16. Oct 3, 2007 #15
    Thank you for that, but with that double, for some reason, it only gives me whole numbers for numberOfPennies, which is what i want. So if the change is .01, it says number of pennies: 1. I dunno know, but it works! I'll try your way tho, thank you for your help!
     
  17. Oct 3, 2007 #16

    Hurkyl

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    I just tried it out; a precision of 12 isn't enough to see the error, but 16 is.


    I think you misunderstood me, so let me say it again.

    You did not get an exact integral number; you only think you did, because when you displayed numberOfPennies, it gets rounded to 6 decimal digits. I wanted you to run it with setprecision so that you can see for yourself that there really is an error there.



    Oh, by the way, try entering a purchace price of 19.95...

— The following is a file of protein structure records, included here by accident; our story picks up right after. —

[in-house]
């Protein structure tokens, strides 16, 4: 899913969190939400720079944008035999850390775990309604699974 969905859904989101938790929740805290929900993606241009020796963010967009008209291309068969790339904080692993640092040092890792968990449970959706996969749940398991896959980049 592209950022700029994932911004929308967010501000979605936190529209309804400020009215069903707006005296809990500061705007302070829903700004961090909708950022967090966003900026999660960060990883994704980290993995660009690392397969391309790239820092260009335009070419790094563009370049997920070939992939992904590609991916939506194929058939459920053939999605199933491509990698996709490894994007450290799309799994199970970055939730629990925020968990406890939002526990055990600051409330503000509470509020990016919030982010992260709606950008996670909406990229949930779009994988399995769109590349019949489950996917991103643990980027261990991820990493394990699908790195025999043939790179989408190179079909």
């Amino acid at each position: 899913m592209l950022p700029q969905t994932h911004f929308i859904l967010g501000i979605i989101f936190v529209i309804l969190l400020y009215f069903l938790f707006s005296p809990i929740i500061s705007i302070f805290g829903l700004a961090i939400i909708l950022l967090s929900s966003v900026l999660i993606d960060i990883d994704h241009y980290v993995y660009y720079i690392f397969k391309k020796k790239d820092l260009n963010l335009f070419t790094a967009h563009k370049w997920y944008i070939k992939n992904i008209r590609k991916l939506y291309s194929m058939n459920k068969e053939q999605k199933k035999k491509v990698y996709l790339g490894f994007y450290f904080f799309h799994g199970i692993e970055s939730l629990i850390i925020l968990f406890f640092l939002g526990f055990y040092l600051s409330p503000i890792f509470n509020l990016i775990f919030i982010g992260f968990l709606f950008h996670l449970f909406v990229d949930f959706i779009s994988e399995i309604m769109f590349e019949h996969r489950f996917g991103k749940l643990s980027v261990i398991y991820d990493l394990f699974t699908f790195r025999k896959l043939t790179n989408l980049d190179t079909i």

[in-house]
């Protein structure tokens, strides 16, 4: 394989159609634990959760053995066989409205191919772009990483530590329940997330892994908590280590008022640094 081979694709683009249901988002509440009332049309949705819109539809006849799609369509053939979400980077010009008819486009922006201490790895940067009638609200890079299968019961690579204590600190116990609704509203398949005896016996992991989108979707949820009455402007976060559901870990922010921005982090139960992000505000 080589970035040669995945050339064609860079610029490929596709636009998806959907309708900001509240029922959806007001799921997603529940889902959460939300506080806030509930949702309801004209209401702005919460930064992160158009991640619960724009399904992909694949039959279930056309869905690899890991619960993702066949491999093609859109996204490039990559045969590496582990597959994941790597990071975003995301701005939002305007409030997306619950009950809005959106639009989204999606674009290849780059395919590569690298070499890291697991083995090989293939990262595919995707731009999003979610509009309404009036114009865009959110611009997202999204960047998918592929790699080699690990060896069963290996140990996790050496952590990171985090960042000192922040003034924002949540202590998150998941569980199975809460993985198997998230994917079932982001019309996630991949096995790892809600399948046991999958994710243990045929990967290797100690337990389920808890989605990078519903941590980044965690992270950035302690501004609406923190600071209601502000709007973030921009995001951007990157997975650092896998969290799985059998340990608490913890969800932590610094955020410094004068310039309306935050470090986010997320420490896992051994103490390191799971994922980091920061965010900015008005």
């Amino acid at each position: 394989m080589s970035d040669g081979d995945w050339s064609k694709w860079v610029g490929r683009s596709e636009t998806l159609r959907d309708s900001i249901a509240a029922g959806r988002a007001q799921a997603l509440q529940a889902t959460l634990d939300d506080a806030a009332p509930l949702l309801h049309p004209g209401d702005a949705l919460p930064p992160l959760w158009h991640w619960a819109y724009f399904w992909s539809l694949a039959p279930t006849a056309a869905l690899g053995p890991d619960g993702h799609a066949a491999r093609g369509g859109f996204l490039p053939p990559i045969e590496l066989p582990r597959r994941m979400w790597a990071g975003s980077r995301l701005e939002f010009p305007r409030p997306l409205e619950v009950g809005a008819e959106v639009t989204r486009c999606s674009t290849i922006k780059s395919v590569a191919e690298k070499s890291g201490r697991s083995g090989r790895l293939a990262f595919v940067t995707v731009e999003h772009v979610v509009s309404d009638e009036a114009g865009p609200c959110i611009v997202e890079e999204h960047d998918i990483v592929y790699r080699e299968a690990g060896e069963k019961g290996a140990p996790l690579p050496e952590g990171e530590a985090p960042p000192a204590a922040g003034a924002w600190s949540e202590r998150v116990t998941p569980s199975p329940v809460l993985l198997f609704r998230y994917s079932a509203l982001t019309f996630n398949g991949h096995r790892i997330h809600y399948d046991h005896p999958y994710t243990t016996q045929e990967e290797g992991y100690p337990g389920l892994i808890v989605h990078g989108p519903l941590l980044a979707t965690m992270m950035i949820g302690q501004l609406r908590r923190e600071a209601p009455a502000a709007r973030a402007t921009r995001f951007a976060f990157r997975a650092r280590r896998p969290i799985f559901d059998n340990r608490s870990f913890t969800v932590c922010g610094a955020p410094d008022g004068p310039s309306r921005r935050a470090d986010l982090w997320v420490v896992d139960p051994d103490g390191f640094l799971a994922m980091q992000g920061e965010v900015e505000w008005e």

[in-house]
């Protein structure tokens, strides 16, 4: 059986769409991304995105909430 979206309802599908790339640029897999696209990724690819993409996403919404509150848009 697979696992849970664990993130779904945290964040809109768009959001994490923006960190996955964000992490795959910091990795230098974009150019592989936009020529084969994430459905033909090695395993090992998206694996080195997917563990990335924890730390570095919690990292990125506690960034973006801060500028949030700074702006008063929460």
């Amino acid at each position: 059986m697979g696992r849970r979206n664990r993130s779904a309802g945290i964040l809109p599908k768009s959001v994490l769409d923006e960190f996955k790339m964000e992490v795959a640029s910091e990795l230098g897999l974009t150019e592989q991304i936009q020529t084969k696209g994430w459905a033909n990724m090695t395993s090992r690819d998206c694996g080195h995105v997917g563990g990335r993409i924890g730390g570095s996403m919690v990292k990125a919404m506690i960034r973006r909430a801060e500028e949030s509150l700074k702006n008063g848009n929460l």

19.85 is another good one to try...
     
    Last edited: Oct 3, 2007
  18. Oct 4, 2007 #17
    Sure, hopefully you'll teacher will notice and be like woah this kid is genius!!
     
  19. Oct 4, 2007 #18
    Haha. There is one other problem. If the purchase is like 15.90, instead of getting a dime back, it gives a nickel and 5 pennies...that's correct change, but were supposed to give the smallest amount of coins possible.
     
  20. Oct 4, 2007 #19
    I fixed all the problems! I multipiled all the numbers by 100. That way, a penny is 1 so there is no rounding. Yay! Also, all those useful tips you taught me, we learnt them in class today, so they won't think im some sort of genious :cry: :rofl: